Has this ever happened to you?

You’ve made the decision that you’re going to start producing in earnest. Maybe doing a video every couple of weeks. You start getting ideas, writing them down, even putting them on camera.

Then you do that again. You get the ideas, you write them down, you put them on camera.

Yet somehow that camera footage never makes it into your editing program and those videos never get made. Why? How did it happen that you got right up to the point of production and stopped?

The answer is painfully simple, isn’t it? You don’t feel confident enough in your editing skills. But there are two other areas that can stop you just as easily and effectively.

This is a follow-on episode for the one we did on production rhythm. It would be well worth it to check out the previous one if you haven’t yet, then watch this.

If you want to become unstoppable, I think this will help you heaps!

    11 replies to "How to Succeed at Doing Video on a Schedule"

    • Jim Pollock

      This really spoke to me, coach. What a gift you have. Thank you for sharing it!


      • Steven Washer

        Keep up the good work, Jim!


    • Jeremy Latham

      Brona Lisa and the Medici Boys? Genius! You should be on the stage Steve!! There’s one leaving in 10 minutes. Thank you for inspiring me on a gloomy Wednesday afternoon.


      • Steven Washer

        But-ump-Bump! (cymbal crash) I’ll be here all week, folks. Try the halibut!


        • Jeremy Latham

          The last time I saw a mouth like that, it had a hook in it.


    • Wayne Peterson

      Most excellent, Steve. And absolutely on point for me. It’s taken me far too long to learn that trying to do everything myself (so that the end result is “just so”) is utterly misguided. Producing effective marketing communication isn’t the same thing as producing art, and certainly not in the same hemisphere as art at the level of the Mona Lisa. And the last series of videos we produced (note the “we”) relied on a skilled advertising copywriter, and an excellent videographer and editor. My job was to show up and deliver on camera. The combination yielded much better results than if I had continued to try to do it all myself, including the copywriting.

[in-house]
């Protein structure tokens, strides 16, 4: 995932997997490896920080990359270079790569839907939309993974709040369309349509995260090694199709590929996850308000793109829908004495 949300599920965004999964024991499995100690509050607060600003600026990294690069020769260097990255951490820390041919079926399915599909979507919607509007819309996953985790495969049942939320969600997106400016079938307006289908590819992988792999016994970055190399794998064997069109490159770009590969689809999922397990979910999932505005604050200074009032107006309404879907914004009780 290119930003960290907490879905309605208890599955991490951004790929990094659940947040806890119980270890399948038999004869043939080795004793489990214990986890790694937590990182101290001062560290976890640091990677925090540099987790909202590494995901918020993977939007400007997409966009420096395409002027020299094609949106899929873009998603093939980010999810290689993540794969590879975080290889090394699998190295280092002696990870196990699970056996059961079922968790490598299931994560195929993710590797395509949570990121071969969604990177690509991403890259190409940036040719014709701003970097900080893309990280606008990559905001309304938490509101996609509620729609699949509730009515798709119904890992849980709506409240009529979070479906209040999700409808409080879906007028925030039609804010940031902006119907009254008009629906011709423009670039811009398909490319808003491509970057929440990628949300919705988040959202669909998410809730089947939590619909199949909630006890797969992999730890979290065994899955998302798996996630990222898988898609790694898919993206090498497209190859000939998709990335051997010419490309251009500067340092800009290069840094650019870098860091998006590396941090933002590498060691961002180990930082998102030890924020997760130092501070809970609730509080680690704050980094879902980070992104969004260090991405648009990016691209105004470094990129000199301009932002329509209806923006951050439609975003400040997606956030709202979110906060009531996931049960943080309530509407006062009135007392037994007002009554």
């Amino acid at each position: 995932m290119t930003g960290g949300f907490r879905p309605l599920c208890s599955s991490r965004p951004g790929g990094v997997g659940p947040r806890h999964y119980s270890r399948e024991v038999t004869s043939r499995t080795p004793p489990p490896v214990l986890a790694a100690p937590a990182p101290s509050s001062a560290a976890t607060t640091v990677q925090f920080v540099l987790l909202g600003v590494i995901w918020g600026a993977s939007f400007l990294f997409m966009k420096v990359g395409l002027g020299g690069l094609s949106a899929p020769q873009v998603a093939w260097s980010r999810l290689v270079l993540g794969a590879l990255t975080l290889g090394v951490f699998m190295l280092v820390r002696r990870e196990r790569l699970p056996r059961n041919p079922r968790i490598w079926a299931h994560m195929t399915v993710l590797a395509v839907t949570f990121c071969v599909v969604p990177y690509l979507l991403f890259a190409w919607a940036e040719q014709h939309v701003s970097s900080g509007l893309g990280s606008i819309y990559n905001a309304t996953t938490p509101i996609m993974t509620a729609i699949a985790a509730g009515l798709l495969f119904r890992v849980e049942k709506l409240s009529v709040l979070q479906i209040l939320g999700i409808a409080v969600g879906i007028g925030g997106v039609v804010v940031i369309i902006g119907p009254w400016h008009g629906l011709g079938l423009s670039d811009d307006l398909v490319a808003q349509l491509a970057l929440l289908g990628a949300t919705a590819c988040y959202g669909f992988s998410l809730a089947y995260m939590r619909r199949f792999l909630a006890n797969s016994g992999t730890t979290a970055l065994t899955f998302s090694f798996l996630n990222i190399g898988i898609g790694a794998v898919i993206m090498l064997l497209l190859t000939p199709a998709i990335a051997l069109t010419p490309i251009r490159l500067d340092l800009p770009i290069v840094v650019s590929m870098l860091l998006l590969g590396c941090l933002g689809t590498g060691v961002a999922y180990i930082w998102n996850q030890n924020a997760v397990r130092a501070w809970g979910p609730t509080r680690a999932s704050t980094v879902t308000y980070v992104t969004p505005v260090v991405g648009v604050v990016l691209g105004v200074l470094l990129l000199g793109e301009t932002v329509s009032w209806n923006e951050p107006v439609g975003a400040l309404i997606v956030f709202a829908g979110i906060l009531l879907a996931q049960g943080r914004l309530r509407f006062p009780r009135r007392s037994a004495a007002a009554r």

• Steven Washer

        That’s great, Wayne. You’ve found the formula that works best for you. I wouldn’t say that the effort is misguided for most, though. It’s just that when you have the above points going for you, you have a number of workable options!


        • Wayne Peterson

          Steve, I agree. This navigates around two significant limitations of mine. When copywriting, I tend to bury the lede, use sentences that are too long, and produce relatively dense and turgid prose. Not the best for narration, to be sure. And limiting my involvement in the video filming and editing to the storyboard and choice of stock footage for B-roll, was wise too. So this is simply well suited to me and my particular circumstances and needs. And the results have been great marketing video producing great results.


    • Gudrun Thong

      This is, again, so spot on for me, Steve, thank you for that! I have lots of content on how to create stories But putting it into a 10 to 12 minute video technically always puts a full stop in the process. I somehow can do it but I have to re-learn everything from scratch every time I sit down at the computer (I know ‘violins playing’). Where do I start looking for a video producing virtual assistant? ‘Fivers’? Googling hoping for the best?


      • Steven Washer

        Fiverr has had good video editors in the past. Don’t know about right now. But do be cautious. Many are just starting out there. Upwork might be a good place to start.


        • Gudrun Thong

          Thank you for your suggestion, Steven, much appreciated!


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